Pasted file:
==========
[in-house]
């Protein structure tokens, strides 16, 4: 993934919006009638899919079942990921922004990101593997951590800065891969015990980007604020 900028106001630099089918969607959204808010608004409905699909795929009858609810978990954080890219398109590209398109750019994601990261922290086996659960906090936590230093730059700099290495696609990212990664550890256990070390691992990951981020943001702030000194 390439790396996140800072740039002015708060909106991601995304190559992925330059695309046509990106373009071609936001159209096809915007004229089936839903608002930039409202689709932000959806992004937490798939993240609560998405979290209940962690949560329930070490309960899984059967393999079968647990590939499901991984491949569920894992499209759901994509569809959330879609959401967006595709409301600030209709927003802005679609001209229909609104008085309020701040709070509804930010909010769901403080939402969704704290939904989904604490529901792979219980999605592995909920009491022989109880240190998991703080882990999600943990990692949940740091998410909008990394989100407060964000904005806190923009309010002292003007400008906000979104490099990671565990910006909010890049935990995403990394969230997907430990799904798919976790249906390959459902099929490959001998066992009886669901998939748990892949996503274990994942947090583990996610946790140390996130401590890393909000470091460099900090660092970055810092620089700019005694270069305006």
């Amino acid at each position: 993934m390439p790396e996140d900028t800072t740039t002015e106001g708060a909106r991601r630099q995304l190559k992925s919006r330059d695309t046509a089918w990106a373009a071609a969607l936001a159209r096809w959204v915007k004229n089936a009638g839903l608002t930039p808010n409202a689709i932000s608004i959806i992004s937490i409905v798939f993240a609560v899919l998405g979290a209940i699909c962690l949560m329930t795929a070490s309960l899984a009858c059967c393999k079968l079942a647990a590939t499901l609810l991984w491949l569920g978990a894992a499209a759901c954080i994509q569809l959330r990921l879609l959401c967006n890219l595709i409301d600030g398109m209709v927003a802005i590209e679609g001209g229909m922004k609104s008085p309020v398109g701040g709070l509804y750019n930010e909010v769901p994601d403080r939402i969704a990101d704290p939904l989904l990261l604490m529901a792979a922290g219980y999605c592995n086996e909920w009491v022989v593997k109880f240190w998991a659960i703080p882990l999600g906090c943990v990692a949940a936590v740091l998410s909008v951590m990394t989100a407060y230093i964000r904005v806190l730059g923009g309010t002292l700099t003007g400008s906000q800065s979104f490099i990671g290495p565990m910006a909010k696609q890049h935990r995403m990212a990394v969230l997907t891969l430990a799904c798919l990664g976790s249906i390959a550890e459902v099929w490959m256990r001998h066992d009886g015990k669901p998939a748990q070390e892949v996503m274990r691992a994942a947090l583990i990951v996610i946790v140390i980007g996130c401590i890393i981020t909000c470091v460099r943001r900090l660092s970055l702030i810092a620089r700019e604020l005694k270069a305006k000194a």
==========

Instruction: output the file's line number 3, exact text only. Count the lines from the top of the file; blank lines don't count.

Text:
């Amino acid at each position: 993934m390439p790396e996140d900028t800072t740039t002015e106001g708060a909106r991601r630099q995304l190559k992925s919006r330059d695309t046509a089918w990106a373009a071609a969607l936001a159209r096809w959204v915007k004229n089936a009638g839903l608002t930039p808010n409202a689709i932000s608004i959806i992004s937490i409905v798939f993240a609560v899919l998405g979290a209940i699909c962690l949560m329930t795929a070490s309960l899984a009858c059967c393999k079968l079942a647990a590939t499901l609810l991984w491949l569920g978990a894992a499209a759901c954080i994509q569809l959330r990921l879609l959401c967006n890219l595709i409301d600030g398109m209709v927003a802005i590209e679609g001209g229909m922004k609104s008085p309020v398109g701040g709070l509804y750019n930010e909010v769901p994601d403080r939402i969704a990101d704290p939904l989904l990261l604490m529901a792979a922290g219980y999605c592995n086996e909920w009491v022989v593997k109880f240190w998991a659960i703080p882990l999600g906090c943990v990692a949940a936590v740091l998410s909008v951590m990394t989100a407060y230093i964000r904005v806190l730059g923009g309010t002292l700099t003007g400008s906000q800065s979104f490099i990671g290495p565990m910006a909010k696609q890049h935990r995403m990212a990394v969230l997907t891969l430990a799904c798919l990664g976790s249906i390959a550890e459902v099929w490959m256990r001998h066992d009886g015990k669901p998939a748990q070390e892949v996503m274990r691992a994942a947090l583990i990951v996610i946790v140390i980007g996130c401590i890393i981020t909000c470091v460099r943001r900090l660092s970055l702030i810092a620089r700019e604020l005694k270069a305006k000194a």